More Americans With Insurance Means More Are Getting Diagnosed And Treated For Chronic Conditions
Americans with health insurance are more likely than the uninsured to have their diabetes, high cholesterol and high blood pressure diagnosed— and to have these chronic conditions under control—according to a study published in the September issue of Health Affairs. The researchers used their findings and other data to estimate that 1.5 million Americans will be newly diagnosed -with diabetes, high blood pressure and high cholesterol as a result of getting insured for the first time under the Affordable Care Act. They also estimate 659,000 new people will be able to control these conditions as a result of expanded insurance coverage.
“These effects constitute a major positive outcome from the ACA,” says senior author Joshua Salomon, professor of global health at the Harvard T.H. Chan School of Public Health. “Our study suggests that insurance expansion is likely to have a large and meaningful effect on diagnosis and management of some of the most important chronic illnesses affecting the U.S. population.”
To reach these conclusions, the researchers analyzed data from over 28,000 Americans aged 20-64, collected as part of the National Health and Nutrition Examination Survey between 1999 and 2012. Participants were asked whether a doctor had ever told them that they had diabetes, high blood cholesterol levels, or high blood pressure. They were also asked whether or not they had health insurance. On the same day, researchers tested each participant for indications of the three conditions.
The results were encouraging, says Daniel Hogan, who led the research team at Harvard’s T.H. Chan School of Public Health. People with insurance were 13.5 percent more likely to get diagnosed with diabetes and high cholesterol than those without. For hypertension, the insured were nearly 9 percent more likely to get a diagnosis.
And, they did better when it came to controlling those conditions. Diabetics with insurance were 10 percent more likely to have achieved control over their disease, with smaller gains for hypertension and high cholesterol.
To improve the accuracy of their results, the research team wanted to account for any factors that might skew the data. “For example, there really aren't a lot of wealthy uninsured people in the U.S.,” explains Hogan.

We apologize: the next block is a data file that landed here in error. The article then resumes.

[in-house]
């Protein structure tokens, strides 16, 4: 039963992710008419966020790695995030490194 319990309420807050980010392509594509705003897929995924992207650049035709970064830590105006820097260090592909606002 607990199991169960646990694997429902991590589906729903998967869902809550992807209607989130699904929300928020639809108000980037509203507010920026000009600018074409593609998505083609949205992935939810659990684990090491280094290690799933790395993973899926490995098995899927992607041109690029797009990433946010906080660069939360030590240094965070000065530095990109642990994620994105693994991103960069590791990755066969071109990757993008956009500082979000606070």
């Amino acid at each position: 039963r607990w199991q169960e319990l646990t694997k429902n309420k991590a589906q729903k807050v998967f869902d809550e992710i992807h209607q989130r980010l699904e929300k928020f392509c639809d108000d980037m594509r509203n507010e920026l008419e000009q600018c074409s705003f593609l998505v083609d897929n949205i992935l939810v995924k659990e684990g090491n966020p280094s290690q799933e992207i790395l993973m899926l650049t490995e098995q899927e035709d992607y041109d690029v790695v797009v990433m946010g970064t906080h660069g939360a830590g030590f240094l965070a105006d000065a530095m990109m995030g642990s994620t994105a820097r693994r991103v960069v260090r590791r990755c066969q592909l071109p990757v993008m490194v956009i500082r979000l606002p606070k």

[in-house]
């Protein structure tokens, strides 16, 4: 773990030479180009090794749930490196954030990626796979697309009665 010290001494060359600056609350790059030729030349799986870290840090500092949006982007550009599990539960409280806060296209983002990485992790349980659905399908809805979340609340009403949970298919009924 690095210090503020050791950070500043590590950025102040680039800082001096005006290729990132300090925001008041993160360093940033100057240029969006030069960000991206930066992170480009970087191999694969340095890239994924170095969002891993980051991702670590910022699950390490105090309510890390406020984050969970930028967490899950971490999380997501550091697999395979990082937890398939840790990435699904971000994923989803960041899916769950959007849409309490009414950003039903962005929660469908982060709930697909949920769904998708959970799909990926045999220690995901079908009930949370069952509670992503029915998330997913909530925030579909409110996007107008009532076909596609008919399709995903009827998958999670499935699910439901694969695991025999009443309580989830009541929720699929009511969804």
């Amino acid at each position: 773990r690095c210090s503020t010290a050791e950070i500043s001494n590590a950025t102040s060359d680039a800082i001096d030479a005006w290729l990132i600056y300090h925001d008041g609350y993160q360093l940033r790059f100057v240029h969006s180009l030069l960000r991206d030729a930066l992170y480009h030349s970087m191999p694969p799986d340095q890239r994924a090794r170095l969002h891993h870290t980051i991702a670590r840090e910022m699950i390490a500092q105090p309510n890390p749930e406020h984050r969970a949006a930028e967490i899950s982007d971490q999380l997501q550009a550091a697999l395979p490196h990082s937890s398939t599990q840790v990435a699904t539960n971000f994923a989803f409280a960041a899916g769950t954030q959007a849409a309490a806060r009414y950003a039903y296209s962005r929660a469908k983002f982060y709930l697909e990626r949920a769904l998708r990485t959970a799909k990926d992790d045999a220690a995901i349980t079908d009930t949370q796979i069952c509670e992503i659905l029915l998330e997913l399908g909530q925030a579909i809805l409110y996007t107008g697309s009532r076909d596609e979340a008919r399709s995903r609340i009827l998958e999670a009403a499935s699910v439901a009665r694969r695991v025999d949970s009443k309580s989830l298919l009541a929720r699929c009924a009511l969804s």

So, the researchers compared each insured person with someone from the uninsured group who was similar in many ways: sex, age, race, income, marital status, smoking status, and body mass.
“I think the thing that was pretty remarkable was just how consistent the effects were,” Hogan says. The group found similar results when they conducted an analysis comparing the uninsured group with individuals on public insurance. Hogan says that was interesting because it might be reasonable to "expect that people with private insurance may have better outcomes than public insurance. But we didn't see that.”
To extrapolate these findings to the effects of expanded coverage under the Affordable Care Act, the team referred to the Congressional Budget Office’s projection that the law will result in halving the number of uninsured non-elderly Americans by 2017. The researchers calculated that 1.5 million more people will be diagnosed with one or more of the three chronic conditions and 659,000 new people will be able to control their disease as a result of expanded insurance coverage. They couldn't predict the amount of time these new diagnoses will take to materialize, but Hogan says the change is likely to be gradual.
So what will this mean for the American healthcare system? Hogan says that rules of healthcare might have to be adjusted to provide care for so many new patients.
“One option may be changing scope of care practices. Maybe nurse practitioners should be allowed to operate a bit more independently in some settings,” he says.
The report authors write that many of the models currently used to forecast healthcare spending don’t take these diagnoses into account. While Americans might balk at spending yet more dollars on health, Hogan says we should be less concerned with the amount we spend, and more with the value we get from that spending.
“I think expecting to find interventions that save money and improve health at the same time isn't necessarily the right aim," he says. "In the short term expenditures could go up due to these new diagnoses. But it may offer cost savings in the future, because people then get into care earlier and they see reduced long-term complications."